Vineland Construction Company has plans for a waterfront development on 140 acres it owns in Pennsauken, N.J. Dr. Prabhu Dhalla in Riverside, Calif., is in the process of turning an abandoned thrift shop he recently purchased into a medical building, having already sunk $1 million into construction. Carol Segal is planning to build townhouses on a vacant strip of land he recently purchased in Union Township, N.J., property he bought for that precise purpose.
So it may strike you as odd to learn that these municipalities are moving to condemn each of these properties—all for the alleged purpose of economic development.
In what is an increasingly common trend across the nation, government officials are using eminent domain to acquire private property so that they can then hand land over to developers of their choosing, ignoring the fact that some current owners have the intent, the ability and, often, even the plans to redevelop the land themselves.
In Pennsauken, for example, Cherokee Investment Partners of North Carolina—a competitor of Vineland Construction Company—hopes to move forward with a $1 billion mixed-use development along Pennsauken’s waterfront. Cherokee’s 600-acre plan relies on 140-acres, land already rightfully owned by Vineland. The catch, says Vineland’s attorney Lloyd Levenson, is that the Township has moved “to take property and give it to someone else to do the same redevelopment that we are capable and willing to do.”
The situation in Riverside isn’t much different. In July 2005, the City Council brought in Thrifty Oil Company to build a downtown, four-story medical building with restaurants and retail establishments. The only problem is that neither the City nor Thrifty owns the land for the proposed commercial project; the two entities do not even have a development pact. Meanwhile, Dr. Dhalla, an orthopedic surgeon, owns the land on which the City intends to build, and he has already started construction on an office building of his own. In fact, City Councilman Dom Betro, who represents downtown Riverside, told the Riverside newspaper that the “problem” is that Dhalla only recently began to “get religion” and decided to redevelop his land.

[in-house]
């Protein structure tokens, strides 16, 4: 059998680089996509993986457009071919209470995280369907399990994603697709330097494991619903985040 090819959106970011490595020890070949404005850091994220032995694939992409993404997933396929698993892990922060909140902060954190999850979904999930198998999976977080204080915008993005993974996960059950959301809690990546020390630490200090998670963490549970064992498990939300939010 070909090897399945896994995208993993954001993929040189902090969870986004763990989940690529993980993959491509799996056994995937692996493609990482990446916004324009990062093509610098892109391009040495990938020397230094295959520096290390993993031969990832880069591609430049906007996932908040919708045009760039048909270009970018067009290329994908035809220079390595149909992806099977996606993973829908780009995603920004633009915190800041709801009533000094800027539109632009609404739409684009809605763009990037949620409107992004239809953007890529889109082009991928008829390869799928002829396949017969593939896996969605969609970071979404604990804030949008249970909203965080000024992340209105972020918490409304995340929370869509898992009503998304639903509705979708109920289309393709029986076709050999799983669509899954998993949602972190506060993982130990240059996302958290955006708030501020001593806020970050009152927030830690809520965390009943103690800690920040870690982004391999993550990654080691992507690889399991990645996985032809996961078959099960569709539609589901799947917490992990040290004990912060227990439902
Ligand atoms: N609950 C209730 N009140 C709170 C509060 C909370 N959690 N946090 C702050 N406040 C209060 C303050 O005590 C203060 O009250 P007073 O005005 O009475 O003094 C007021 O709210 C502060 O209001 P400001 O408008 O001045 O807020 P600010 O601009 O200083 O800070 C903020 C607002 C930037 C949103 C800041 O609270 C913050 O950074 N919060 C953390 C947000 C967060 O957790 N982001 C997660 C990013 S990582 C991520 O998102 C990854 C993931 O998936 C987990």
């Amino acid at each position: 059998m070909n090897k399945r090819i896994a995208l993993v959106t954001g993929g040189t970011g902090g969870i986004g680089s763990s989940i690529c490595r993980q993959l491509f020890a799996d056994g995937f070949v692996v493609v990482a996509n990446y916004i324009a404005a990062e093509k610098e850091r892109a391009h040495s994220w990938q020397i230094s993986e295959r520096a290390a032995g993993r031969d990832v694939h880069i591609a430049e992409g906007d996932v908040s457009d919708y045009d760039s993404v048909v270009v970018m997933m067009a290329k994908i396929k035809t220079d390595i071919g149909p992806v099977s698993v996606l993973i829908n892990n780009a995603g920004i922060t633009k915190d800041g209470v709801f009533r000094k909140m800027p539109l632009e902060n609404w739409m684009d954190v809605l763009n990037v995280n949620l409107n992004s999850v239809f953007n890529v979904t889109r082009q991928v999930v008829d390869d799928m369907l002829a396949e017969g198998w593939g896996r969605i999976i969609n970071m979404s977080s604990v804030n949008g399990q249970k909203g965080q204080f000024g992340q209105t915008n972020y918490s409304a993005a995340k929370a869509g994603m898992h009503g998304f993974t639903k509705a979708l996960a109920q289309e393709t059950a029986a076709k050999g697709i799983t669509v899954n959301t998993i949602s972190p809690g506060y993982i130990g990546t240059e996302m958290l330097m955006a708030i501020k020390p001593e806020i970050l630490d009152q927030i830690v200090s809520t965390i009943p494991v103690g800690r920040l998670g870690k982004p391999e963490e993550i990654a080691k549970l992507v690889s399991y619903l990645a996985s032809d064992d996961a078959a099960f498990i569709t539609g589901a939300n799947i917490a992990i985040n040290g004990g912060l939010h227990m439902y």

And in Union Township, developer Carol Segal purchased vacant land for the sole purpose of building a townhouse development and now the Township is attempting to seize his land by eminent domain to hand it over to a developer of its choice—who plans on doing the exact same thing with the property that he does.
Ironically, if the government officials in these situations actually sought economic development, they would not intervene when economic development is exactly what is taking place. After all, Vineland promised Pennsauken the same development it is seeking, Dr. Dhalla is conveniently already building an office building where the City wants just that, and Segal plans on building the same townhouses the city hopes its own developer will produce.
Similar situations are occurring nationwide. In June 2005, the U.S. Supreme Court opened the floodgates to eminent domain abuse in Kelo v. City of New London, signaling to officials and developers throughout the nation that they could use eminent domain for the mere possibility of increasing local tax revenue. In response to public outcry against the now infamous decision, defenders of Kelo—typically those who stand to gain from eminent domain abuse—adamantly deny that the government is now engaging in real estate development. However, when officials take land from one developer and give it to another, local governments are doing just that, making business decisions that are best left to the private sector.
The Castle Coalition emphatically opposes government at any level taking land from one person and giving it to another—regardless of whether economic development in that particular instance will be achieved. After all, as the overwhelming evidence indicates, private economic development is undoubtedly successful without any government intervention whatsoever, and there are a number of situations, such as Scottsdale, Ariz., in which government interference actually inhibited billions of dollars of private investment. Situations such as these emphasize just how far city officials teamed up with greedy developers are willing to go.
 Jill P. Capuzzo, “Decision in Pennsauken case,” New York Times, December 18, 2005, at 14NJ.
 Dan Bernstein, “Cheek to cheek,” Press Enterprise (Riverside, CA.), December 20, 2005, at B1.
 Sean Hannity, Alan Colmes, “New Jersey Town threatens to take land from owner for townhouses,” Fox News Network: Hannity and Colmes, November 4, 2005.